- Pathologizing Male Desire:Satyriasis, Masculinity, and Modern Civilization at the Fin de Siècle
On 9 november 1888 police in the Whitechapel quarter of London’s East End discovered the body of Mary Kelly. She was the fifth victim of the killer whom the press had already dubbed Jack the Ripper, and her disfigured corpse showed that his brutality was escalating. After murdering Kelly, the Ripper spent two hours mutilating her body. Desperate for clues, police called in Dr. Thomas Bond to perform an autopsy. Bond, however, also offered police a psychological profile of the killer. He was likely a “quiet, inoffensive looking man” who was “neatly and respectably dressed.” His acquaintances might suspect that he was “not quite right in his mind at times,” but otherwise they would have had no inkling of his sadistic nature. Bond also speculated about the origins of the Ripper’s murderous insanity. One possibility was a form of religious mania, another a “revengeful and brooding” cast of mind. The most likely cause, however, was a violent sexual pathology to which some men were susceptible and that, Bond informed police, “may be called satyriasis.”1
Satyriasis had long been familiar to physicians as, in very rough terms, the male equivalent of nymphomania. The name of the condition evoked the satyr, the half-beast and half-human figure of Greek mythology famed for lustfulness and promiscuity. In a book written in the first century AD, Aretaeus of Cappadocia defined satyriasis as a condition of excessive desire in men that, by inducing a state of severe sexual frustration, would lead to sickness and death.2 For Renaissance writers, satyriasis was characterized by excessive and unrequited passion for another. In his Treatise on Lovesickness [End Page 25] (1610), the French physician Jacques Ferrand classed satyriasis as a variant of “love melancholy” or “love madness.”3 A French dissertation from the early nineteenth century described the sufferer as red in the face and extremely animated, and it listed death due to gangrene in the genitals as a likely outcome.4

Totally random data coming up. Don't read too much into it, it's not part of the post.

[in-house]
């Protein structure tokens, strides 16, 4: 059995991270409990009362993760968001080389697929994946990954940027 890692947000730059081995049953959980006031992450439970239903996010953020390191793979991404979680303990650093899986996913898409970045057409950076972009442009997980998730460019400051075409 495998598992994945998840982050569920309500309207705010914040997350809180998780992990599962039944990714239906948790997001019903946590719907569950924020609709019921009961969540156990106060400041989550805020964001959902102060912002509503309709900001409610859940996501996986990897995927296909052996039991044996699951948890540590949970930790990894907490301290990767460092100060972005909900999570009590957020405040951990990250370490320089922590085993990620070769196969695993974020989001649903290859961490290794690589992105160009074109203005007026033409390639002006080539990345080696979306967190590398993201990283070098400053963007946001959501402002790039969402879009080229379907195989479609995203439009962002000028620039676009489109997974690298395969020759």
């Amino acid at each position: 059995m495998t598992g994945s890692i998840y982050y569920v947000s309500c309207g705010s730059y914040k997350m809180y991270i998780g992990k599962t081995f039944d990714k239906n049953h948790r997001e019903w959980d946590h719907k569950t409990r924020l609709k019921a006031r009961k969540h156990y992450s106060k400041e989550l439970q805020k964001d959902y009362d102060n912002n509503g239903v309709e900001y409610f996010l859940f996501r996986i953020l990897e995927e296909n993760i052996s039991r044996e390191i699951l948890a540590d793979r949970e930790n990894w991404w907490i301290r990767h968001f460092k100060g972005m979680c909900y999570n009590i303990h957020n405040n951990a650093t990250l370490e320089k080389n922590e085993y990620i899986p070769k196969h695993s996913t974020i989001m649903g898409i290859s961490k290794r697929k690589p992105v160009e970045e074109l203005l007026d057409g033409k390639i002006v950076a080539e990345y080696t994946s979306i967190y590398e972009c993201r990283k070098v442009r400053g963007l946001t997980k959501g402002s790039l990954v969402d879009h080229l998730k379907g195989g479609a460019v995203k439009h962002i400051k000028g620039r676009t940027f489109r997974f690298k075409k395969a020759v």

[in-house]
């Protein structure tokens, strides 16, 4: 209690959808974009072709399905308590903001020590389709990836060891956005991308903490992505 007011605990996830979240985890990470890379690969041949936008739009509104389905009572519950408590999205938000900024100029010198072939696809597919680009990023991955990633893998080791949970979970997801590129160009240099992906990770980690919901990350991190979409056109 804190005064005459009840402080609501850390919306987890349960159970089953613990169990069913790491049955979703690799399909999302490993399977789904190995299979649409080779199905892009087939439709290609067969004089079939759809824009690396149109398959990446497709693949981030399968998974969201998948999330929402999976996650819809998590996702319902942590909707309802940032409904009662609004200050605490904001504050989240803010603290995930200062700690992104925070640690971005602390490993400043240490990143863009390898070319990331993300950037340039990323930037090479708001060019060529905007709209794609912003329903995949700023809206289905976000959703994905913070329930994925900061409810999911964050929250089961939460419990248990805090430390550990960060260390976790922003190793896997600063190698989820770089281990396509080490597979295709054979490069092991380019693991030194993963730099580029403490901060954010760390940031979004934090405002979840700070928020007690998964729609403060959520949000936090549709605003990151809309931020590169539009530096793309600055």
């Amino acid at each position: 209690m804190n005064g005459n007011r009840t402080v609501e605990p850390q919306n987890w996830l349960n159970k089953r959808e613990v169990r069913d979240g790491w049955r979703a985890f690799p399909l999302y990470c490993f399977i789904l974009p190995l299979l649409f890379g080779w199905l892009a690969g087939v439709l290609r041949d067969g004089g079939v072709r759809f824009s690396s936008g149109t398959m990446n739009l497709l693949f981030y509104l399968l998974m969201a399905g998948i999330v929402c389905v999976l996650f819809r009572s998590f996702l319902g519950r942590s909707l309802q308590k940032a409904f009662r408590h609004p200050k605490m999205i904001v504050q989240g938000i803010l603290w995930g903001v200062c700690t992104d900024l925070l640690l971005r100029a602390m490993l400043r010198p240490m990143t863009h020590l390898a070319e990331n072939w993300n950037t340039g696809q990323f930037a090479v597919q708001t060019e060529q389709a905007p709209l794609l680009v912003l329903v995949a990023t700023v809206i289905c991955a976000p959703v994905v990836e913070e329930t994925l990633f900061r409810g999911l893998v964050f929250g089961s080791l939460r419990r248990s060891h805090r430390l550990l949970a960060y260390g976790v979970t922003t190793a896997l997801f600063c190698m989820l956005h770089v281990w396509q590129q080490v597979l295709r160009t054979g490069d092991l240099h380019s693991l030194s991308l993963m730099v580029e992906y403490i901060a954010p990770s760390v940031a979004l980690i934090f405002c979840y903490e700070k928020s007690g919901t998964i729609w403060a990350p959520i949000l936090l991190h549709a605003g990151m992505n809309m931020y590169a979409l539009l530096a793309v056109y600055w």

By the time that Thomas Bond reached for satyriasis as the key to explaining the Ripper’s brutal crimes, this established but vaguely defined condition had become a vehicle for articulating a new and pressing set of concerns about masculinity and the male body. A number of studies have shown the extent to which the male body was subjected to medical scrutiny in the last decades of the nineteenth century. As Elizabeth Stephens argues in her study of nineteenth-century British medical writing, the male body, which was once considered the “silent, invisible cultural center,” was discovered to be “wanting, degraded, even diseased.”5 More and more men were found to be suffering from physical symptoms that, though ranging widely from listlessness to lack of confidence to excessive self-consciousness, had a common sexual origin. One expression of this pathologization of the male body was the panic over spermatorrhea, the involuntary emission of semen, a condition that was considered both morally shameful and physically debilitating.6 Dire warnings about the effect of masturbation similarly crystallized the sentiment that the male body was an unreliable and treacherous vehicle that demanded careful monitoring on the part of many authorities, from parents to schoolmasters to doctors. As Ed Cohen argues in the context of Victorian Britain, “Once they reached puberty (if not even before), middle-class male bodies would be continually subjected to a wide array of institutional gazes that sought to give precise (sexual) meanings to their minute behavioral patterns.”7
Historians who have investigated the problematization of the male body in the late nineteenth century have largely overlooked satyriasis.8 In part, [End Page 26] this is due to the relatively small number of references to the condition in medical literature, particularly in comparison to spermatorrhea and masturbation. Nevertheless, by the end of the century doctors claimed to be seeing an unprecedented number of cases. At midcentury the French physician Bénédict-Augustin Morel admitted that his knowledge of the disease was based on secondhand sources, for he had never personally encountered a sufferer.9 By the 1870s internationally renowned figures in psychiatry and...